During our first season we already hosted a 3 day retreat for PrYSM (Providence Youth Student Movement) and a two day camping weekend for the EJ League (Environmental Justice League of Rhode Island). Not only do both of these organizations center youth leadership in the context of social change, but they also organize along the intersections of identities and movements. At PrYSM, young queer and trans Southeast Asian youth demonstrated to the larger mainstream LGBTQ community during a Pride Celebration that “BLACK LIVES MATTER” by building a float that honored the lives of queer and trans women of color claimed by violence. PrYSM’s youth organizers are also at the forefront of police accountability work by campaigning for a city ordinance called the Community Safety Act. And the Environmental Justice League of RI is working hard on developing the next generation of environmental activists, who ALSO address issues of racism and income inequality. This past summer, they hosted their annual youth leadership training program, CEC and organized a response to National Grid’s plans for a plant in the Southside of Providence. We also have a growing relationship with Grassroots International, an organization based in Jamaica Plain that partners with social movements of small-scale farmers, peasants, and Indigenous Peoples around the world advancing the human rights to land, water, food sovereignty, and climate justice, and building solidarity between these movements and grassroots organizing groups and activists in the US.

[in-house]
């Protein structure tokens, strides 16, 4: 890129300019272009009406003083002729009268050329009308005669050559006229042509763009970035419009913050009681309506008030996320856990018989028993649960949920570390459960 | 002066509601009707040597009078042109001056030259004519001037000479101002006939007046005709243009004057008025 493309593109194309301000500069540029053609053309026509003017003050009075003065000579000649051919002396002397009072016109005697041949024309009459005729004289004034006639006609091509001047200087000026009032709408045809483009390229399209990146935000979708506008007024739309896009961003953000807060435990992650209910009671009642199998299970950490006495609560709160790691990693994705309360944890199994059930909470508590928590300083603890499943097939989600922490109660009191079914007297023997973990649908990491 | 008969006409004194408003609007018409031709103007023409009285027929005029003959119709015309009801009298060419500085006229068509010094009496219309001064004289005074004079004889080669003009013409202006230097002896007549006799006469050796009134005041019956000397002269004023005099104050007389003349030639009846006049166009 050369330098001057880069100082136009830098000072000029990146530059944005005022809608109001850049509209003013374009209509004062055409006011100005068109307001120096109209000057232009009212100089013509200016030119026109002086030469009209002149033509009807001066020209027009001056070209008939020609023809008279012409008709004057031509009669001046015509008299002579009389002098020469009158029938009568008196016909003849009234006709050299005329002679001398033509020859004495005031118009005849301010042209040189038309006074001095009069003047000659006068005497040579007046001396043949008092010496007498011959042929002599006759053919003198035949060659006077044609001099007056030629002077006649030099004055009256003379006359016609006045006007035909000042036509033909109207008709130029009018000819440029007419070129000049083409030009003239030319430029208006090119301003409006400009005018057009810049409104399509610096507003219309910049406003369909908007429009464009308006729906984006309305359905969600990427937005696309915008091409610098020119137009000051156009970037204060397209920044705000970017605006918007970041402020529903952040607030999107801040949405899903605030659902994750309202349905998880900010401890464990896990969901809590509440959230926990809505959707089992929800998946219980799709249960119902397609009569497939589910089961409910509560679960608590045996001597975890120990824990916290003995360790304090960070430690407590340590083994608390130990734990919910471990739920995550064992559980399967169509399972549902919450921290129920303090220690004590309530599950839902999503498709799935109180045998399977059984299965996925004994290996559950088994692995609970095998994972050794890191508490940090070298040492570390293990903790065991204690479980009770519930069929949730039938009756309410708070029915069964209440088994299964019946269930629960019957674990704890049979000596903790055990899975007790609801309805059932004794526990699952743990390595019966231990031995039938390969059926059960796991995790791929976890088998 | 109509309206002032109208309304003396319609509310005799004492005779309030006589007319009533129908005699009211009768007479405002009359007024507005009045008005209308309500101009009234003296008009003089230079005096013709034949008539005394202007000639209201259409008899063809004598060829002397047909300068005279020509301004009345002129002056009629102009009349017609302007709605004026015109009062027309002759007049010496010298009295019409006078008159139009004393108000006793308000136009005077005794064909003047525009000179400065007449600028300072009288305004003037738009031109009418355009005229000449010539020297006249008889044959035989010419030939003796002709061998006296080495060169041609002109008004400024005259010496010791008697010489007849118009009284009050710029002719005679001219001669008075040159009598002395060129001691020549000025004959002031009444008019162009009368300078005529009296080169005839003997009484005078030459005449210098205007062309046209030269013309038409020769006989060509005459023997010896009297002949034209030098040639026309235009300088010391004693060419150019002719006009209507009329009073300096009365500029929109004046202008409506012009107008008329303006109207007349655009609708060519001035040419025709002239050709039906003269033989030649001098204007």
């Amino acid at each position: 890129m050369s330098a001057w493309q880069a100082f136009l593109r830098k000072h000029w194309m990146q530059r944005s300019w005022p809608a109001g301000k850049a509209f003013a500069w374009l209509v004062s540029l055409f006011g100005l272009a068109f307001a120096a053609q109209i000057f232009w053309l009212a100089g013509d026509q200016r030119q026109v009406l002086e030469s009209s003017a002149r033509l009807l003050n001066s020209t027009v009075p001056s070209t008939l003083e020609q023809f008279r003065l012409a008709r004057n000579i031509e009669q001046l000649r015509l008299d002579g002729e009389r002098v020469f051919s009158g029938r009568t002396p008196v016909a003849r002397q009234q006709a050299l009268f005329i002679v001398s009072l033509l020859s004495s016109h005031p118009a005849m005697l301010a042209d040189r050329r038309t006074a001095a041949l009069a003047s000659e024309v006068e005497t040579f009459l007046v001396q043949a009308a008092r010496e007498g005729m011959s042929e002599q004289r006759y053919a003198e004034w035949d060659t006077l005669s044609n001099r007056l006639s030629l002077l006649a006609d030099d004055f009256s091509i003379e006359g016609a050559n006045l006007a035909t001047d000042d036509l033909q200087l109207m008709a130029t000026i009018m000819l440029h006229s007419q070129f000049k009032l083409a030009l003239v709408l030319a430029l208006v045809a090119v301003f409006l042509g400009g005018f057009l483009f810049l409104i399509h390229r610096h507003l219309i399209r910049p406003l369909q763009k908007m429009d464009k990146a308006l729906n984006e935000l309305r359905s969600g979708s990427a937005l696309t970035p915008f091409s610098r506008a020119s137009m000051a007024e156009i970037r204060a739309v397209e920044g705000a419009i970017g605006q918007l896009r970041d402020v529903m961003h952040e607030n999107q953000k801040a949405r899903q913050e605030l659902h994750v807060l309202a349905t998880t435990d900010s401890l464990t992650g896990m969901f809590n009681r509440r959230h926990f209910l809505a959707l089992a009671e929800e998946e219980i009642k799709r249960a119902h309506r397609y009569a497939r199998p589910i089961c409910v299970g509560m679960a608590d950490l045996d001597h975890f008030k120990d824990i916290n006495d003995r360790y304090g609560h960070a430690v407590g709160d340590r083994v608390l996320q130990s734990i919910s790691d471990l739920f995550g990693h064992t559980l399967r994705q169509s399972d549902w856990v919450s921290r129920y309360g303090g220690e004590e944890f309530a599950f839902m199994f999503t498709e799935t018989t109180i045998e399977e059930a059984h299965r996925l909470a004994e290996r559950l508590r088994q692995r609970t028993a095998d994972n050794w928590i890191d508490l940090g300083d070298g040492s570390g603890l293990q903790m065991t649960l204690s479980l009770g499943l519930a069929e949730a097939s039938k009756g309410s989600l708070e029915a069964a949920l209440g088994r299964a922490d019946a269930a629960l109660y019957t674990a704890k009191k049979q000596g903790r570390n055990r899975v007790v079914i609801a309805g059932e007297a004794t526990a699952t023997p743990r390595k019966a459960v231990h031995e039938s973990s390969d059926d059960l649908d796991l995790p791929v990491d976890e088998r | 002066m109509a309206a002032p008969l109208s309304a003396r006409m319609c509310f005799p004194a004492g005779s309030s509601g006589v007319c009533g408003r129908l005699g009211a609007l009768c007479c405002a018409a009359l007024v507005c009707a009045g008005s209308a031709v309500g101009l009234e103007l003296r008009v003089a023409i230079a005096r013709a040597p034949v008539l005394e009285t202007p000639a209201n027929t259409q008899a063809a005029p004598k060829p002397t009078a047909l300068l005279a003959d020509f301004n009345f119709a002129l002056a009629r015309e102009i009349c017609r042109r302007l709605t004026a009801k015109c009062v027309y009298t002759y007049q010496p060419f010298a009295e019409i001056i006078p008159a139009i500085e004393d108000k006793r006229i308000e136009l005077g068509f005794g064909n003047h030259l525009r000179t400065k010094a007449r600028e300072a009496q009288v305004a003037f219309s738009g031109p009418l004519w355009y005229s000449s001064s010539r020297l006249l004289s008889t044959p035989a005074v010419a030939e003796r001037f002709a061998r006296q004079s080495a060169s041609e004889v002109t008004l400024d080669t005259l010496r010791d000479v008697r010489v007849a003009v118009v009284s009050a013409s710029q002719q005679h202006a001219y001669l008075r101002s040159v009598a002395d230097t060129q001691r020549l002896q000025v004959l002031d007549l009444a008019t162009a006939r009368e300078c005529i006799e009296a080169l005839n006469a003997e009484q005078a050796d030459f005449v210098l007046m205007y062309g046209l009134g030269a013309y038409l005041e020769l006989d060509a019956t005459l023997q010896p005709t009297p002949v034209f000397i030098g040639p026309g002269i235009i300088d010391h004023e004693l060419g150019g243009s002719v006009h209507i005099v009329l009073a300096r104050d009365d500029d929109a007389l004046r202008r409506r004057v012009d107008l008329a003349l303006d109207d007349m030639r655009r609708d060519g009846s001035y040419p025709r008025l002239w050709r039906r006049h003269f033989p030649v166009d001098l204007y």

PrYSM organizers and Michael giving me some ideas on a logo
EJ League here for a camping weekend
You can check out more info about these organizations at:
PrYSM – www.prysm.us
EJ League – http://ejlri.org/
Grassroots International – http://www.grassrootsonline.org/
MGF First Harvest Celebration and Pig Roast!
On Saturday, October 3rd, join the MGF family in Berkley, MA for a celebration of our first harvest season! Along with an abundance of our vegetables, we will be roasting a whole pig, raised on healthy green pasture on an all-organic farm. It’s free for Summer and Fall CSA members (2 free admissions per small CSA share, 3 free admissions per Large CSA share).
Link to Facebook event: https://www.facebook.com/events/500282673482527/
Link to purchase your ticket: https://www.eventbrite.com/e/our-first-seasons-harvest-a-celebration-bbq-and-pig-roast-tickets-18501827464
Where and When to Pick Up Your Produce
The PrYSM Office – Wednesdays 4 – 7 and Thursdays 5- 8
Suite B7 (2nd floor)
669 Elmwood Ave
Providence, RI 02907
Teoma Center Institute of Massage – Wednesdays 2- 6:30pm or Thursdays 2 – 6:30pm
57 Coddington Street
Quincy, MA 02169
Movement Ground Farm – Wednesdays and Thursdays (all day, anytime)
Revere, MA – location and times tbd
Learn more about Movement Ground Farm by checking out our blog, and also by reading the attached application form.
How Do I Sign Up?
Read the attached PDF application form – it describes the program as well as the expectations of being a Founding CSA member of Movement Ground Farm. The application form was designed for the Summer CSA share which was $25 more expensive, but it still contains the same information about size of shares, growing practices, expectations, etc. You can print it out and mail it in. Or you can just read the application form, and then fill out the online form. Here’s the link to the online application form: http://goo.gl/forms/jovcqEH6xk
Submit your payment with it, or just submit the application, and I’ll email you an invoice.
E-mail Kohei at firstname.lastname@example.org, or call 617-863-SOIL if you have any questions, or want to say hi.